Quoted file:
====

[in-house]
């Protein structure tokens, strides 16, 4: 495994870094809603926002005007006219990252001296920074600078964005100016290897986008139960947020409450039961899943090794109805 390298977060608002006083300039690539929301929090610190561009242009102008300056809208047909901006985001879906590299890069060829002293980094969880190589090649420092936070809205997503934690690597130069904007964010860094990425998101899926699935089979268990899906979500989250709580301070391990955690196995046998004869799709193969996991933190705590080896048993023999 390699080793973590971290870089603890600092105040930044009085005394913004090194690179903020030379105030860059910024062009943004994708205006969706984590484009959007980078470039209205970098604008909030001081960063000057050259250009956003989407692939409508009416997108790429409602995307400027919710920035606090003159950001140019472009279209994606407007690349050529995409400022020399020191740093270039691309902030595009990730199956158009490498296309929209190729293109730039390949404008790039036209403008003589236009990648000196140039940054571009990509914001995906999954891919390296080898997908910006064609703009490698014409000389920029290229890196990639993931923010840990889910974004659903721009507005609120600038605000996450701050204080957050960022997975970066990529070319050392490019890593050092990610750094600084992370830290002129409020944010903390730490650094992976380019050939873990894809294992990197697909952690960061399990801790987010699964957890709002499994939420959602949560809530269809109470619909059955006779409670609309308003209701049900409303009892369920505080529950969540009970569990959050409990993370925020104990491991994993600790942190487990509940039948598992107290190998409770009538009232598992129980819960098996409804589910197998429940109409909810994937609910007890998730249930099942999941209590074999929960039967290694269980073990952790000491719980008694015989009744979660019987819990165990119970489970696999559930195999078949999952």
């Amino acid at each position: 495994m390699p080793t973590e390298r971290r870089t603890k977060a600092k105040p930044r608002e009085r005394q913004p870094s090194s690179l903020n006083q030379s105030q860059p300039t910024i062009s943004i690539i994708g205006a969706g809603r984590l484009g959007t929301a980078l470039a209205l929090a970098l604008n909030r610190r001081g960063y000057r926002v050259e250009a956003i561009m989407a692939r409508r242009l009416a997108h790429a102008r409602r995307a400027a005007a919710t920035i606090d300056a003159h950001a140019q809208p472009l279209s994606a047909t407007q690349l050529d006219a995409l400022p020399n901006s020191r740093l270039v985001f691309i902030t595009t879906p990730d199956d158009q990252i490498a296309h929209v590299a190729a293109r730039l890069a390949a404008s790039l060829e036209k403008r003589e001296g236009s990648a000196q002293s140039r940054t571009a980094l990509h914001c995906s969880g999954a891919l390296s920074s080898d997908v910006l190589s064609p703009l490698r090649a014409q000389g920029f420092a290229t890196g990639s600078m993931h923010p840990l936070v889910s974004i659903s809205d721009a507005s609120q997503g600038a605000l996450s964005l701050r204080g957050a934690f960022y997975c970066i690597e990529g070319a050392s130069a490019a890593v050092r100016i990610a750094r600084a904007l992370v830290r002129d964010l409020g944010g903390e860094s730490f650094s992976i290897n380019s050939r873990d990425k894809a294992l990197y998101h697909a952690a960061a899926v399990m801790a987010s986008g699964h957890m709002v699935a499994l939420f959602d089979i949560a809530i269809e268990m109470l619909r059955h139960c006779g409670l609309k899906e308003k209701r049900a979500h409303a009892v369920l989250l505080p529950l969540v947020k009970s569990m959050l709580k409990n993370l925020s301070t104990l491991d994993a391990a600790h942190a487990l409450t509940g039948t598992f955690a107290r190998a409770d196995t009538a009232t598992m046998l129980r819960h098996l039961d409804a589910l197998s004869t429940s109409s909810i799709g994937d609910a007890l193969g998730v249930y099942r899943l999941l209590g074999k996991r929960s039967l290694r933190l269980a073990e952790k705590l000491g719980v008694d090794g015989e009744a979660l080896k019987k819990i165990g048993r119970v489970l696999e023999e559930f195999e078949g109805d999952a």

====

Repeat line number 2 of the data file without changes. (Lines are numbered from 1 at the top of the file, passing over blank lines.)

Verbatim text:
């Protein structure tokens, strides 16, 4: 495994870094809603926002005007006219990252001296920074600078964005100016290897986008139960947020409450039961899943090794109805 390298977060608002006083300039690539929301929090610190561009242009102008300056809208047909901006985001879906590299890069060829002293980094969880190589090649420092936070809205997503934690690597130069904007964010860094990425998101899926699935089979268990899906979500989250709580301070391990955690196995046998004869799709193969996991933190705590080896048993023999 390699080793973590971290870089603890600092105040930044009085005394913004090194690179903020030379105030860059910024062009943004994708205006969706984590484009959007980078470039209205970098604008909030001081960063000057050259250009956003989407692939409508009416997108790429409602995307400027919710920035606090003159950001140019472009279209994606407007690349050529995409400022020399020191740093270039691309902030595009990730199956158009490498296309929209190729293109730039390949404008790039036209403008003589236009990648000196140039940054571009990509914001995906999954891919390296080898997908910006064609703009490698014409000389920029290229890196990639993931923010840990889910974004659903721009507005609120600038605000996450701050204080957050960022997975970066990529070319050392490019890593050092990610750094600084992370830290002129409020944010903390730490650094992976380019050939873990894809294992990197697909952690960061399990801790987010699964957890709002499994939420959602949560809530269809109470619909059955006779409670609309308003209701049900409303009892369920505080529950969540009970569990959050409990993370925020104990491991994993600790942190487990509940039948598992107290190998409770009538009232598992129980819960098996409804589910197998429940109409909810994937609910007890998730249930099942999941209590074999929960039967290694269980073990952790000491719980008694015989009744979660019987819990165990119970489970696999559930195999078949999952």